New DC Hotel Zena Integrates Google Nest Hub Smart Speakers in Guestrooms
Washington, D.C.’s new Hotel Zena opened this month with a Google Nest Hub smart speaker in every room. Integrated with voice tech developer Volara’s platform for hospitality businesses, guests in the 191 rooms will be able to control the environment and entertainment in their room using Google Assistant through Google’s Hotel Solution platform and ask the smart speaker about local recommendations and ideas for activities. Hotel Zena continues the spread of smart speakers and smart displays in hotels, although Google is not the only competitor to be the underlying voice assistant.
Hotel Zena is specifically dedicated to celebrating the accomplishments of women and the fight for gender equality. Entirely designed by women, the hotel includes interactive art and exhibits curated to extend that message. The Google Nest Hubs in Hotel Zena rooms allow people staying there to control their entertainment and communications by voice and even request toiletries via the ALICE Hotel Operations Platform. They can call restaurants, reserve hotel amenities, and otherwise treat the voice assistant like a concierge/smart home controller. Hotel Zena is the fifth Viceroy hotel with voice assistants in the guestrooms using Volara, and the second to use Google Assistant. The company first added Alexa-based smart speakers at Viceroy Los Cabos in 2018, then expanded the system to Hotel Zetta San Francisco and Viceroy L’Ermitage Beverly Hills in 2019. Zena follows in the footsteps of the Viceroy Washington DC, which added Google Assistant in August.
“As an early adopter to the Volara product suite, Viceroy Hotel & Resorts is a proud partner of Volara — the leader in voice-activated technology,” Viceroy Hotels & Resorts CEO Bill Walshe said in a statement. “We are even more grateful now to have technology in place to provide contactless hospitality to ensure guests and colleagues are as safe and comfortable as possible. We are thrilled to introduce the recent iteration of the Google voice assistant powered by Volara at our newest addition to the brand, Hotel Zena, to meet travelers’ demands for touchless room controls and services. With Google undoubtedly a household fixture, we look forward to providing a safe, innovative solution that guests are familiar with when they choose to stay with us.”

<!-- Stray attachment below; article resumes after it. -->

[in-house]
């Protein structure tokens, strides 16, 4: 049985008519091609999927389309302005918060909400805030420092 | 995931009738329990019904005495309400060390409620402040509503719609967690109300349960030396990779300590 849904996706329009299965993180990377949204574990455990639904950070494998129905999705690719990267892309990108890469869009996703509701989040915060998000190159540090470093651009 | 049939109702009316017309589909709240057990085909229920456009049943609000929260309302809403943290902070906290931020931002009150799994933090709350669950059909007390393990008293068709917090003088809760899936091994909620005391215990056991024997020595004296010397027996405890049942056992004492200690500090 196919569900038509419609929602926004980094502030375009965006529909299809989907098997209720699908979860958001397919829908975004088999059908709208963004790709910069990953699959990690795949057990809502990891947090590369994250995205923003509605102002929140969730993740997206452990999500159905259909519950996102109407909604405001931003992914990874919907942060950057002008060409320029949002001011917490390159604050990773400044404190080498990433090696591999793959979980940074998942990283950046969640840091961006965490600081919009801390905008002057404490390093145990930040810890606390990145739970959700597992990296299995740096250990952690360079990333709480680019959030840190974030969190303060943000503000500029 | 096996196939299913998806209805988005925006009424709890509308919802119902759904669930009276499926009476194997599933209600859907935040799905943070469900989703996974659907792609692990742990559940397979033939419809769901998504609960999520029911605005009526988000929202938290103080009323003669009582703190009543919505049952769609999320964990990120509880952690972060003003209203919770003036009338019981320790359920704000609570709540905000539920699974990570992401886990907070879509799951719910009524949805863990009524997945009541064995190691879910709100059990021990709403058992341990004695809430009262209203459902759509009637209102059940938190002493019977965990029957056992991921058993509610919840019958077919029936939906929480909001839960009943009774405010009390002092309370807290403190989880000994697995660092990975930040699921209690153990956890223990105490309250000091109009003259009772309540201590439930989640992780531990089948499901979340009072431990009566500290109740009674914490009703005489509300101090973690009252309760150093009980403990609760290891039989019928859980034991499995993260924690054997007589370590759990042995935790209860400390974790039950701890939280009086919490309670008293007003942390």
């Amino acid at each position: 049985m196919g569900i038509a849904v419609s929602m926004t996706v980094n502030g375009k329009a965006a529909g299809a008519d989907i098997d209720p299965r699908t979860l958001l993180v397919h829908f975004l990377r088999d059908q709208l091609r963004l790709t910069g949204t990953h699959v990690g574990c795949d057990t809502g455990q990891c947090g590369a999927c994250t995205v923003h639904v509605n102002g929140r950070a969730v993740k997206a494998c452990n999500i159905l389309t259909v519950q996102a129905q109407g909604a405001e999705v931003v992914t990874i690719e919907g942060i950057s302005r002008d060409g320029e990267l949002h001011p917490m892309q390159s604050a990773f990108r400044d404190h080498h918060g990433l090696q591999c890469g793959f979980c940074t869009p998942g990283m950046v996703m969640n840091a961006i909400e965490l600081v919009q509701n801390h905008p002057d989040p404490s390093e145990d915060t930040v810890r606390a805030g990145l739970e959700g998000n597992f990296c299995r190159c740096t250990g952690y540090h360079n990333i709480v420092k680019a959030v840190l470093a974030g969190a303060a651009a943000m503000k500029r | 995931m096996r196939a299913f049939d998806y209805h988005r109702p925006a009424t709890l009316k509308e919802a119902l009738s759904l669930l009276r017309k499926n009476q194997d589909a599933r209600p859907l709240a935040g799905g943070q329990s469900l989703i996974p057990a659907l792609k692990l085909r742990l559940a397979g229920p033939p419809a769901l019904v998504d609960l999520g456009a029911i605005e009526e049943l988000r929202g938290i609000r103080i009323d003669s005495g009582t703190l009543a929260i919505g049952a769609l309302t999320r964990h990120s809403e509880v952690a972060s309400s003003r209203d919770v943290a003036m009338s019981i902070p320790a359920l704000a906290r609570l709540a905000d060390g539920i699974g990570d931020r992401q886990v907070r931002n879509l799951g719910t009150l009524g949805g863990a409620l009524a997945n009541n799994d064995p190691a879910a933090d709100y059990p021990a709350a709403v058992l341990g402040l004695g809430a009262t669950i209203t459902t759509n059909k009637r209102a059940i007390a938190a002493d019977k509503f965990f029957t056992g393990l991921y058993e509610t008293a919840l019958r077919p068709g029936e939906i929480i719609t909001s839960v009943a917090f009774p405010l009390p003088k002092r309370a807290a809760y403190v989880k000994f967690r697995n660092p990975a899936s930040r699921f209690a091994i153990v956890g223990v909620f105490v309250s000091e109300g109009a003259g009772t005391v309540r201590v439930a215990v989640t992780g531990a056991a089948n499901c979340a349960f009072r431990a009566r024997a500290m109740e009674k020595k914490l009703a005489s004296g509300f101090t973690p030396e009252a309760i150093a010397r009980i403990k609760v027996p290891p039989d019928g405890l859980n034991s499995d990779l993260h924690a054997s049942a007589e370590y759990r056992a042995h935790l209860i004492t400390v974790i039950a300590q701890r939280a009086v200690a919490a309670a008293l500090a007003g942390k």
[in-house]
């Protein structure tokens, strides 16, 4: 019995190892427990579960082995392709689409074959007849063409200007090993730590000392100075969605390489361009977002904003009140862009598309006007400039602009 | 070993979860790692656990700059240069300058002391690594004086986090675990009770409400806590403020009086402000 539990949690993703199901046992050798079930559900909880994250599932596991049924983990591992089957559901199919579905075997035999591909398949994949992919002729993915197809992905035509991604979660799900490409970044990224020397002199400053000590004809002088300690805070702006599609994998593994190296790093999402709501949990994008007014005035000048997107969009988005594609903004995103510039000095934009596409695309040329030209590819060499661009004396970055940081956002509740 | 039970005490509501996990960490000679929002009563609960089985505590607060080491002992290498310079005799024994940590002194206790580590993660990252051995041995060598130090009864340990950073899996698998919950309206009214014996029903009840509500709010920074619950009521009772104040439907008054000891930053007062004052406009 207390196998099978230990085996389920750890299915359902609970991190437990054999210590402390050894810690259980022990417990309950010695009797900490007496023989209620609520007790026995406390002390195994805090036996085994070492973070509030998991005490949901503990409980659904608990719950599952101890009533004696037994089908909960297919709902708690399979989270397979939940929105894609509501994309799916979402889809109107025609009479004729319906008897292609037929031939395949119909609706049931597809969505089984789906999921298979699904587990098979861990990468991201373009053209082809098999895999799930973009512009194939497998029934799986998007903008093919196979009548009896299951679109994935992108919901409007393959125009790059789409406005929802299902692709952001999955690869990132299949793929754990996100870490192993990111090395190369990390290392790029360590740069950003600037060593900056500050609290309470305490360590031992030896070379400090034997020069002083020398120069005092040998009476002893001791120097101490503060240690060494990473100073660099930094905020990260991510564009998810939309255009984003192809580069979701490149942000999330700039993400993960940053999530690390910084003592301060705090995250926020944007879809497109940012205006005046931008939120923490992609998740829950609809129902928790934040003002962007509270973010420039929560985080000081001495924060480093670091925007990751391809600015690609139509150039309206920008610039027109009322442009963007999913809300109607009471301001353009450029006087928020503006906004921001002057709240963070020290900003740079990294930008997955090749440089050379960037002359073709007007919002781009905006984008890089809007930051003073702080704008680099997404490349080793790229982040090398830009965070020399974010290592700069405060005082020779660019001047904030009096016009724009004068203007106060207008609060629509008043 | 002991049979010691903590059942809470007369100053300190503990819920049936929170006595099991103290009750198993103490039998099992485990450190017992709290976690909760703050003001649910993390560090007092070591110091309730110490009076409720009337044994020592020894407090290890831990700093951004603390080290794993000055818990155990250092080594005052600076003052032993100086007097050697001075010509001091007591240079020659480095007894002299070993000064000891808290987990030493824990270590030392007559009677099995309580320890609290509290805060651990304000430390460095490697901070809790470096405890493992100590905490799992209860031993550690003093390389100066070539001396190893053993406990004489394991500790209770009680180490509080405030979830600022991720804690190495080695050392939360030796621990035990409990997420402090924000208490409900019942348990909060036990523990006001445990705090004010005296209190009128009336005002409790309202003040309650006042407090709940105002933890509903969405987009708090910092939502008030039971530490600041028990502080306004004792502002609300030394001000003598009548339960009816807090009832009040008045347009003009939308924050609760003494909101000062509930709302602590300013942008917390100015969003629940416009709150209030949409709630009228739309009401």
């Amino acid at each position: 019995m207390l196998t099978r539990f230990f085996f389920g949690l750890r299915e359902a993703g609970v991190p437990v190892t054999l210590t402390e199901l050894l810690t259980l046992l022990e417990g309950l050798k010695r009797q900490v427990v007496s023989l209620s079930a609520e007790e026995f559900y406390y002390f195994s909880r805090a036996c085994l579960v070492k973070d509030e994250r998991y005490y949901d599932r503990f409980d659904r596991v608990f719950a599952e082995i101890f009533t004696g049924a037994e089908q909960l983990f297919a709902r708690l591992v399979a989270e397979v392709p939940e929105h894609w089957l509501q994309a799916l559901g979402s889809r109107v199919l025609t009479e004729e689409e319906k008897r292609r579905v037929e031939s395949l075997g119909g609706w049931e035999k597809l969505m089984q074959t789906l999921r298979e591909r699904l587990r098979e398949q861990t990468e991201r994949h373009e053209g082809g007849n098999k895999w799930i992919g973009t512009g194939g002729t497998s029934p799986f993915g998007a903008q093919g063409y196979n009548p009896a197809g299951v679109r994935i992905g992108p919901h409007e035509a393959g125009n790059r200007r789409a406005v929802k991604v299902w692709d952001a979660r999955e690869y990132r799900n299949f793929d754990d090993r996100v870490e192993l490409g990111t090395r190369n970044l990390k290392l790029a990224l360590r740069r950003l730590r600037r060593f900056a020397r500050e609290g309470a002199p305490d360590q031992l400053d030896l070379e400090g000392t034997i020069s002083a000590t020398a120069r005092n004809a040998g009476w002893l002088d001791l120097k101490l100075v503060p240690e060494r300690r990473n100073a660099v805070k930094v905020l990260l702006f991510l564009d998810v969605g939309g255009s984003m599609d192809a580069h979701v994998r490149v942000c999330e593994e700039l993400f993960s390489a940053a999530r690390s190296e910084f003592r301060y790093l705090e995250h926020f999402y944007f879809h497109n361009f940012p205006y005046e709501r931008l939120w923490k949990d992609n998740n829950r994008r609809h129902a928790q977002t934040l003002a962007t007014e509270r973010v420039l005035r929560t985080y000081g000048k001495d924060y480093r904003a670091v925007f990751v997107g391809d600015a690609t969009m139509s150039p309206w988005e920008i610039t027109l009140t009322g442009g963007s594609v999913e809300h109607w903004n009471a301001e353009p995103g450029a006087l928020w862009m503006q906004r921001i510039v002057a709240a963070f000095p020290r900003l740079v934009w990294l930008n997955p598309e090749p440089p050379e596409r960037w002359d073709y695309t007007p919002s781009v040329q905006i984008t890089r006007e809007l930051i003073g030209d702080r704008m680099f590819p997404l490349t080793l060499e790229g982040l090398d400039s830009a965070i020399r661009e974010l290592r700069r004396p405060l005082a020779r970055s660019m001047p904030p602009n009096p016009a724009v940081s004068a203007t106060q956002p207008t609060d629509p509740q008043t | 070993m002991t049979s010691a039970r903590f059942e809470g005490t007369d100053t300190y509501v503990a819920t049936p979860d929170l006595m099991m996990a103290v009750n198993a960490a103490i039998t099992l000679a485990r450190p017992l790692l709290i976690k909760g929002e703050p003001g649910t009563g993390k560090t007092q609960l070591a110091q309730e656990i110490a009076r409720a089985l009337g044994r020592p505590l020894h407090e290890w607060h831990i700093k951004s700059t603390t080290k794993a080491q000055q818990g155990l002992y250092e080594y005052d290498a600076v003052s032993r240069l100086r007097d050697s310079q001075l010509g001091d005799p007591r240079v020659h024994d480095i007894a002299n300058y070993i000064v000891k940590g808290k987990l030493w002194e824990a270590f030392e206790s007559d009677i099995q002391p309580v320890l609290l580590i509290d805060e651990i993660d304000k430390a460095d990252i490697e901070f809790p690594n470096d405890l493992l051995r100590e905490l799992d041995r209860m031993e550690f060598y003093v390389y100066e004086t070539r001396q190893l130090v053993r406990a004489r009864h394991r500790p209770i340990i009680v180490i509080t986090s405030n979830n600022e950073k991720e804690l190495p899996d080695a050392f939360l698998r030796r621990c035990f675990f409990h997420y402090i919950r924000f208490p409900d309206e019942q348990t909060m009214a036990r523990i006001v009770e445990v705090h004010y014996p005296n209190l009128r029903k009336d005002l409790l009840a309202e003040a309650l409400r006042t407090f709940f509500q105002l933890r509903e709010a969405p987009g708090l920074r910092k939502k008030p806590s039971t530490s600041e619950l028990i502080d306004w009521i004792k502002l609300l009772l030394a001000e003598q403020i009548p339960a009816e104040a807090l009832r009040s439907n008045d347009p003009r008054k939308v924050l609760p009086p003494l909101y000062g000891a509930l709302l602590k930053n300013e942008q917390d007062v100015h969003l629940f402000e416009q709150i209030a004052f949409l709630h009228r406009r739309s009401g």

Enticing guests with smart hotel rooms makes sense as people become more comfortable with the technology in their homes and on mobile devices. Once you get used to controlling your lights and thermostat by voice in your house, it might seem a bit of a downgrade to need to go back to controlling it by hand when you’re at a luxury hotel. In turn, hotels benefit from lower costs as fewer resources are needed to interact with customers via AI than with employees. Voice assistant developers are expanding into hotels more quickly than ever.
Over the summer, Google announced it would work with hotel chains to incorporate Nest Hub smart displays and Google Assistant to hotel rooms with its hospitality benefits program. Like at Hotel Zena, the program sets the voice assistant to access hotel databases to answer questions about what’s available, including any special deals. Depending on the hotel, the smart display can handle check-outs so the guest can just leave directly from their room.
Volara is often part of the experimentation after it became the exclusive holder of the Amazon Alexa for Business Service Delivery Designation for the hospitality industry in 2016, as well as the launch partner for Alexa for Hospitality and Google Assistant Interpreter Mode. That’s helped cement the company’s central role in bringing both Alexa and Google Assistant to the hospitality industry. Along with Google, Volara partnered with CIRQ+ to add voice controls to its hotel management platform. Meanwhile, SoundHound is integrating a version of its Houndify platform into JBL smart speakers at hotels worldwide. Google is also racing to get ahead of Amazon, whose smart speakers were used in a successful Marriott pilot program. The Westin Buffalo then became the first hotel to offer to link its smart speakers to guests’ personal Alexa accounts. Voice assistants are going to be a mainstay of hotel rooms everywhere, eventually. It’s just a question of which assistant and which features it will offer.
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